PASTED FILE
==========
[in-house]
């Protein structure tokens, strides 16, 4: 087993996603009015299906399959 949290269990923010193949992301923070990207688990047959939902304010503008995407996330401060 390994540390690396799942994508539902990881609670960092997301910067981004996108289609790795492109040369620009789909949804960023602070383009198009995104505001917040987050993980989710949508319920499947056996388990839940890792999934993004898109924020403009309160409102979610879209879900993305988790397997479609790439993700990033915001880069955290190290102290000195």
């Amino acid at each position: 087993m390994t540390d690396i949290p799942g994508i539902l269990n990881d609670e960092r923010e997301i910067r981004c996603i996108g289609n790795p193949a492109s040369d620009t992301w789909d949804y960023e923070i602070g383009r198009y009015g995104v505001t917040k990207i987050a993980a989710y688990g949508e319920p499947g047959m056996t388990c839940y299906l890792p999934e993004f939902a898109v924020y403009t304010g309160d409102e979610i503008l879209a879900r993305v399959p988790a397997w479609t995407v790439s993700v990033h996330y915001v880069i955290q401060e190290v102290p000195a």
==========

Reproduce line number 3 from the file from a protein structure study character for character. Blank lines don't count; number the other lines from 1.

């Amino acid at each position: 087993m390994t540390d690396i949290p799942g994508i539902l269990n990881d609670e960092r923010e997301i910067r981004c996603i996108g289609n790795p193949a492109s040369d620009t992301w789909d949804y960023e923070i602070g383009r198009y009015g995104v505001t917040k990207i987050a993980a989710y688990g949508e319920p499947g047959m056996t388990c839940y299906l890792p999934e993004f939902a898109v924020y403009t304010g309160d409102e979610i503008l879209a879900r993305v399959p988790a397997w479609t995407v790439s993700v990033h996330y915001v880069i955290q401060e190290v102290p000195a």